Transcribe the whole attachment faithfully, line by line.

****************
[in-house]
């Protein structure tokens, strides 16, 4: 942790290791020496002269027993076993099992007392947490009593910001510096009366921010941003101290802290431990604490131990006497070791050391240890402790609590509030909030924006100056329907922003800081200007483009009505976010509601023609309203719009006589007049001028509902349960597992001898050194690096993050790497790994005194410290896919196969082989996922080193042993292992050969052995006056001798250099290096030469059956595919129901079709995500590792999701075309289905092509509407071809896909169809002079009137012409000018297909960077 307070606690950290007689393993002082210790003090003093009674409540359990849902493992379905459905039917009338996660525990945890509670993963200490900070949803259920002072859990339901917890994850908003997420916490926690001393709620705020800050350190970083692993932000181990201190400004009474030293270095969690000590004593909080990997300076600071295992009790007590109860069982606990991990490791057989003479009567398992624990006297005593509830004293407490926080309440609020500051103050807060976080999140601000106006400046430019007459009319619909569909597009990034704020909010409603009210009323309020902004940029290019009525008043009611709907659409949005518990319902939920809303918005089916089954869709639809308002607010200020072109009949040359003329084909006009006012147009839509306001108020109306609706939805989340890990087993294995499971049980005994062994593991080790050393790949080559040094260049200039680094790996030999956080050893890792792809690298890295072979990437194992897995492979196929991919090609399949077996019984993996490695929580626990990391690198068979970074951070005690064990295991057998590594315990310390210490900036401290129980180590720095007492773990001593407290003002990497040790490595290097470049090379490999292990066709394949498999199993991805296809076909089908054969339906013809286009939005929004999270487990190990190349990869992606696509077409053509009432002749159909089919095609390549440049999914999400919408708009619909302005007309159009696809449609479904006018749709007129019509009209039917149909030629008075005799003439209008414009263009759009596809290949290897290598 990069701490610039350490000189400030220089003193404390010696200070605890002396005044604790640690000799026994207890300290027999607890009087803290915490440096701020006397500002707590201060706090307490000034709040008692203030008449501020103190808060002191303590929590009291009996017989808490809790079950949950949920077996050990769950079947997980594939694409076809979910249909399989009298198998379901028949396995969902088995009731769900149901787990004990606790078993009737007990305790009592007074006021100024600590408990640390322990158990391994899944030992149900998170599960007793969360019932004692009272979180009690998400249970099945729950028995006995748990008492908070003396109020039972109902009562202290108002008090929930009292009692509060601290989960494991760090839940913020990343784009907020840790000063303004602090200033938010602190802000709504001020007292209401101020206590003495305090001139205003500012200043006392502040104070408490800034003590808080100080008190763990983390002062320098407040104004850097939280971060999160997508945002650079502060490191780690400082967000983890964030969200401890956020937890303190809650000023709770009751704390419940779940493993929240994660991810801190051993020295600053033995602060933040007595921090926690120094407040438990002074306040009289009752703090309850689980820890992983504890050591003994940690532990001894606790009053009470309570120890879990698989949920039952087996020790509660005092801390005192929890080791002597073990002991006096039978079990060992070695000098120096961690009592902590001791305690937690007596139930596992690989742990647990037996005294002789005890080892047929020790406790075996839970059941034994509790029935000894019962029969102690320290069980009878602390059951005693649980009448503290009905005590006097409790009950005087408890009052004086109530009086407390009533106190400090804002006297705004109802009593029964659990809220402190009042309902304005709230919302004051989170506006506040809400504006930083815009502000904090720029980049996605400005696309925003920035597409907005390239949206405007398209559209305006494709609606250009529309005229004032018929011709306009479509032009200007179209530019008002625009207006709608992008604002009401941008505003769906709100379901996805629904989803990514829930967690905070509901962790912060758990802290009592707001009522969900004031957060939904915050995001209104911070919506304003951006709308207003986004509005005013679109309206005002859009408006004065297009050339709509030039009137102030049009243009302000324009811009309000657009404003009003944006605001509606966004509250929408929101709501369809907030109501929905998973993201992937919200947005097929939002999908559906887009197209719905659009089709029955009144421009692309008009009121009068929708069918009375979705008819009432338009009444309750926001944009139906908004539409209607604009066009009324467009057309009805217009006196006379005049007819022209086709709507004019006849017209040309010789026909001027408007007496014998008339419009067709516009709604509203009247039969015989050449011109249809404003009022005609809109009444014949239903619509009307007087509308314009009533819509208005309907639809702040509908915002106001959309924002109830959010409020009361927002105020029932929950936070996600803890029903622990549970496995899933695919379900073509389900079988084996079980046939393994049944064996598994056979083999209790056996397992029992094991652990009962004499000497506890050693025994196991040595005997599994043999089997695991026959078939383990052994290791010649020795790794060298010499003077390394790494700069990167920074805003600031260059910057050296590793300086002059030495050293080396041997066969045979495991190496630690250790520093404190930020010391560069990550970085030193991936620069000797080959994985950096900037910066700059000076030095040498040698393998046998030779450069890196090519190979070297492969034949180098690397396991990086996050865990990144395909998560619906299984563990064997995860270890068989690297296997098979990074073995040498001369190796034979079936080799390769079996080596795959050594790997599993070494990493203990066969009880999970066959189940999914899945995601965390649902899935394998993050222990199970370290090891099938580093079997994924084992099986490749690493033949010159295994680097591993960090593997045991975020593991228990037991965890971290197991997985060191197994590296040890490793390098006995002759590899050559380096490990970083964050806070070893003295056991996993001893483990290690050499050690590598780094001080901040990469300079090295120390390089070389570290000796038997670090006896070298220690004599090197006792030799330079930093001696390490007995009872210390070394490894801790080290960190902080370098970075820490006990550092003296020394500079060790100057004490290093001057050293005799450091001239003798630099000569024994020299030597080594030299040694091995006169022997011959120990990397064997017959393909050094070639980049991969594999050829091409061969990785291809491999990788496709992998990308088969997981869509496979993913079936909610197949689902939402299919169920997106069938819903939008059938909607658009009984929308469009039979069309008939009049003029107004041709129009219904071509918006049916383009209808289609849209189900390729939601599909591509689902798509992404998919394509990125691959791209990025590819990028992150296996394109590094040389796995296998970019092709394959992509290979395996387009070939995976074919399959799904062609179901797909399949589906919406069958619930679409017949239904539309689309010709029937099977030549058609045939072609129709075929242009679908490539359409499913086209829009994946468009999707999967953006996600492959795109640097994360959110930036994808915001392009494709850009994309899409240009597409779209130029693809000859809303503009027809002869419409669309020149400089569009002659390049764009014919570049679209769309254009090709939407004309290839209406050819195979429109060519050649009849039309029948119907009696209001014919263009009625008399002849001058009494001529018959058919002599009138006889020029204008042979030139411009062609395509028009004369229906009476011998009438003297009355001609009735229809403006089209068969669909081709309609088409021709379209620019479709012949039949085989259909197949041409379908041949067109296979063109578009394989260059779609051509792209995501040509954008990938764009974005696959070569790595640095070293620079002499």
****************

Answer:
[in-house]
């Protein structure tokens, strides 16, 4: 942790290791020496002269027993076993099992007392947490009593910001510096009366921010941003101290802290431990604490131990006497070791050391240890402790609590509030909030924006100056329907922003800081200007483009009505976010509601023609309203719009006589007049001028509902349960597992001898050194690096993050790497790994005194410290896919196969082989996922080193042993292992050969052995006056001798250099290096030469059956595919129901079709995500590792999701075309289905092509509407071809896909169809002079009137012409000018297909960077 307070606690950290007689393993002082210790003090003093009674409540359990849902493992379905459905039917009338996660525990945890509670993963200490900070949803259920002072859990339901917890994850908003997420916490926690001393709620705020800050350190970083692993932000181990201190400004009474030293270095969690000590004593909080990997300076600071295992009790007590109860069982606990991990490791057989003479009567398992624990006297005593509830004293407490926080309440609020500051103050807060976080999140601000106006400046430019007459009319619909569909597009990034704020909010409603009210009323309020902004940029290019009525008043009611709907659409949005518990319902939920809303918005089916089954869709639809308002607010200020072109009949040359003329084909006009006012147009839509306001108020109306609706939805989340890990087993294995499971049980005994062994593991080790050393790949080559040094260049200039680094790996030999956080050893890792792809690298890295072979990437194992897995492979196929991919090609399949077996019984993996490695929580626990990391690198068979970074951070005690064990295991057998590594315990310390210490900036401290129980180590720095007492773990001593407290003002990497040790490595290097470049090379490999292990066709394949498999199993991805296809076909089908054969339906013809286009939005929004999270487990190990190349990869992606696509077409053509009432002749159909089919095609390549440049999914999400919408708009619909302005007309159009696809449609479904006018749709007129019509009209039917149909030629008075005799003439209008414009263009759009596809290949290897290598 990069701490610039350490000189400030220089003193404390010696200070605890002396005044604790640690000799026994207890300290027999607890009087803290915490440096701020006397500002707590201060706090307490000034709040008692203030008449501020103190808060002191303590929590009291009996017989808490809790079950949950949920077996050990769950079947997980594939694409076809979910249909399989009298198998379901028949396995969902088995009731769900149901787990004990606790078993009737007990305790009592007074006021100024600590408990640390322990158990391994899944030992149900998170599960007793969360019932004692009272979180009690998400249970099945729950028995006995748990008492908070003396109020039972109902009562202290108002008090929930009292009692509060601290989960494991760090839940913020990343784009907020840790000063303004602090200033938010602190802000709504001020007292209401101020206590003495305090001139205003500012200043006392502040104070408490800034003590808080100080008190763990983390002062320098407040104004850097939280971060999160997508945002650079502060490191780690400082967000983890964030969200401890956020937890303190809650000023709770009751704390419940779940493993929240994660991810801190051993020295600053033995602060933040007595921090926690120094407040438990002074306040009289009752703090309850689980820890992983504890050591003994940690532990001894606790009053009470309570120890879990698989949920039952087996020790509660005092801390005192929890080791002597073990002991006096039978079990060992070695000098120096961690009592902590001791305690937690007596139930596992690989742990647990037996005294002789005890080892047929020790406790075996839970059941034994509790029935000894019962029969102690320290069980009878602390059951005693649980009448503290009905005590006097409790009950005087408890009052004086109530009086407390009533106190400090804002006297705004109802009593029964659990809220402190009042309902304005709230919302004051989170506006506040809400504006930083815009502000904090720029980049996605400005696309925003920035597409907005390239949206405007398209559209305006494709609606250009529309005229004032018929011709306009479509032009200007179209530019008002625009207006709608992008604002009401941008505003769906709100379901996805629904989803990514829930967690905070509901962790912060758990802290009592707001009522969900004031957060939904915050995001209104911070919506304003951006709308207003986004509005005013679109309206005002859009408006004065297009050339709509030039009137102030049009243009302000324009811009309000657009404003009003944006605001509606966004509250929408929101709501369809907030109501929905998973993201992937919200947005097929939002999908559906887009197209719905659009089709029955009144421009692309008009009121009068929708069918009375979705008819009432338009009444309750926001944009139906908004539409209607604009066009009324467009057309009805217009006196006379005049007819022209086709709507004019006849017209040309010789026909001027408007007496014998008339419009067709516009709604509203009247039969015989050449011109249809404003009022005609809109009444014949239903619509009307007087509308314009009533819509208005309907639809702040509908915002106001959309924002109830959010409020009361927002105020029932929950936070996600803890029903622990549970496995899933695919379900073509389900079988084996079980046939393994049944064996598994056979083999209790056996397992029992094991652990009962004499000497506890050693025994196991040595005997599994043999089997695991026959078939383990052994290791010649020795790794060298010499003077390394790494700069990167920074805003600031260059910057050296590793300086002059030495050293080396041997066969045979495991190496630690250790520093404190930020010391560069990550970085030193991936620069000797080959994985950096900037910066700059000076030095040498040698393998046998030779450069890196090519190979070297492969034949180098690397396991990086996050865990990144395909998560619906299984563990064997995860270890068989690297296997098979990074073995040498001369190796034979079936080799390769079996080596795959050594790997599993070494990493203990066969009880999970066959189940999914899945995601965390649902899935394998993050222990199970370290090891099938580093079997994924084992099986490749690493033949010159295994680097591993960090593997045991975020593991228990037991965890971290197991997985060191197994590296040890490793390098006995002759590899050559380096490990970083964050806070070893003295056991996993001893483990290690050499050690590598780094001080901040990469300079090295120390390089070389570290000796038997670090006896070298220690004599090197006792030799330079930093001696390490007995009872210390070394490894801790080290960190902080370098970075820490006990550092003296020394500079060790100057004490290093001057050293005799450091001239003798630099000569024994020299030597080594030299040694091995006169022997011959120990990397064997017959393909050094070639980049991969594999050829091409061969990785291809491999990788496709992998990308088969997981869509496979993913079936909610197949689902939402299919169920997106069938819903939008059938909607658009009984929308469009039979069309008939009049003029107004041709129009219904071509918006049916383009209808289609849209189900390729939601599909591509689902798509992404998919394509990125691959791209990025590819990028992150296996394109590094040389796995296998970019092709394959992509290979395996387009070939995976074919399959799904062609179901797909399949589906919406069958619930679409017949239904539309689309010709029937099977030549058609045939072609129709075929242009679908490539359409499913086209829009994946468009999707999967953006996600492959795109640097994360959110930036994808915001392009494709850009994309899409240009597409779209130029693809000859809303503009027809002869419409669309020149400089569009002659390049764009014919570049679209769309254009090709939407004309290839209406050819195979429109060519050649009849039309029948119907009696209001014919263009009625008399002849001058009494001529018959058919002599009138006889020029204008042979030139411009062609395509028009004369229906009476011998009438003297009355001609009735229809403006089209068969669909081709309609088409021709379209620019479709012949039949085989259909197949041409379908041949067109296979063109578009394989260059779609051509792209995501040509954008990938764009974005696959070569790595640095070293620079002499």